The strongest influence on the design and construction of my mandolins and mandolas are the Loar era instruments of the early 1920s. These great mandolin family instruments provide a starting point for my own work.  Using a combination of construction methods that have produced world class instruments for centuries, tried and trued modern methods, as well as my own unique techniques,  I assemble each instrument by hand. The process starts with the initial shaping of air dried split billets to form the top and back plates, and continues through the  assemblage of  rim and neck. These four forms then become one, are fully bound, the final touches being hand cut  head stock inlay, fretting, installation of hardware, fitting the bridge, and finally, a spirit varnish finnish. Hide glue is used through out.

Top wood is typically Engelmann spruce, with its wide range of densities and weights allows a range of tonal colorings from gritty and percussive to singing bell like tones. I usually take the middle road, to get the best of both worlds, but also build with wood on either end of the spectrum to satisfy others personal taste. Tops with F-holes are braced with either Red or Sitka spruce tone bars. Oval hole instruments (A-4, F-4, H-4)  are X-braced. Backs and sides are typically

curly eastern Red maple, the sides quartered to slightly off quarter when milled, the backs either book matched quartered or one piece slab cut. I also build with western Big Leaf backs and sides, as well as eastern Sugar maple.

The necks are one piece eastern Sugar maple reinforced with a ridged 7/16th” square graphite rod that extends all the way into the head stock. Graphite is light, strong, and transmits vibrations  extremely well making it an excellent choice for stabilizing mandolin and mandola necks. Fingerboards are radiused ebony (12”) and have 20 playable nickel silver frets. Frets 21 through 24 are false frets of inlayed maple and are in the fingerboard extension area, which is “scooped” for pick clearance. Position markers are on the fingerboard face and sides at frets 5, 7, 10, 12, and 15.  Pick guards are bound ebony (Birdseye maple on blond instruments). Bridges are ebony, built on  a series of 15 jigs (using a router and a drill press) which produce the blanks that fit my mandolins perfectly. The blanks just need a final polishing before installation. Mandola bridges are still made one at a time.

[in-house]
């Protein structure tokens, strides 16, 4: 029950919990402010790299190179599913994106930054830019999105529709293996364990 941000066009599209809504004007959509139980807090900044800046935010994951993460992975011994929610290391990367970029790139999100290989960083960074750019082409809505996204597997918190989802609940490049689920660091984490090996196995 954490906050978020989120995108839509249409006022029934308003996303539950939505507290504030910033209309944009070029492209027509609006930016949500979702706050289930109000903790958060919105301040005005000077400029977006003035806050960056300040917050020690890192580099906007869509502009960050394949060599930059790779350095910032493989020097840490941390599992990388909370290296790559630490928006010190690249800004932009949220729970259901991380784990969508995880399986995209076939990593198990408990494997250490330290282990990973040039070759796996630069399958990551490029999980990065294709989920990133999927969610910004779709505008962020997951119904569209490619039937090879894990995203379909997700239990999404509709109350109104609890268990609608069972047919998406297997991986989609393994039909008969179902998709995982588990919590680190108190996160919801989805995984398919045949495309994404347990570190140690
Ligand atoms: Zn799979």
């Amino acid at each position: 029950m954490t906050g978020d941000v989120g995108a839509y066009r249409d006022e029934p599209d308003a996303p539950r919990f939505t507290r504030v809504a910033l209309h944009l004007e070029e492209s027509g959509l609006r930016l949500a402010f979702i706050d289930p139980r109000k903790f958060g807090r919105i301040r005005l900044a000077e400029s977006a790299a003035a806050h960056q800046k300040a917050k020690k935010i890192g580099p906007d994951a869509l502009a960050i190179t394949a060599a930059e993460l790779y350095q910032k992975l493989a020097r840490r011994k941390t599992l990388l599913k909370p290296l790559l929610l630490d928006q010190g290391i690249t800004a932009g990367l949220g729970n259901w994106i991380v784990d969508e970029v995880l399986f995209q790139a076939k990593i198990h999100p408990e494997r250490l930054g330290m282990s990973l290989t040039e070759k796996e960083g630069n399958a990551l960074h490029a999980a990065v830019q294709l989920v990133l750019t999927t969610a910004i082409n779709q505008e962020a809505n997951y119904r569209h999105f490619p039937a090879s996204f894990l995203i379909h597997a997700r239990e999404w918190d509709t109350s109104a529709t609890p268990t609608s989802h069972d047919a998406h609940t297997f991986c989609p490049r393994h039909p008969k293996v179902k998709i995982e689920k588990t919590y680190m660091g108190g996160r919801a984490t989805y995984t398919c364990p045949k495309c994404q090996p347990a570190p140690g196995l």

A standard head stock inlay is hand cut from mother of pearl and abalone. Waverly tuners are standard on F-5s and (A-5s & H-5s have Schallers) and can be fitted with a variety of tuner buttons  (ivoroid, ebony, or mother of pearl). Tuners can be mixed and matched on any instrument with the total price adjusted accordingly. Tail pieces are either a James or Allen, in gold, silver, or nickel. Mandolins are fully bound. There are several color schemes available from blond to sunburst, finished with a French Polished spirit varnish. A hard shell TKL is included in the price of each mandolin or mandola. Calton cases are available for an additional charge. All instruments are built with the finest quality instrument grade materials.


Mandolins & Mandolas

F5 Style Mandolin: $8,800

A Style Mandolin: $4,800

F5 Mandolas: $8,900

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Fletcher Brock Stringed Instruments   1417 N.E. Boat Street   Seattle, WA 98105 

Fletcher Brock Stringed Instruments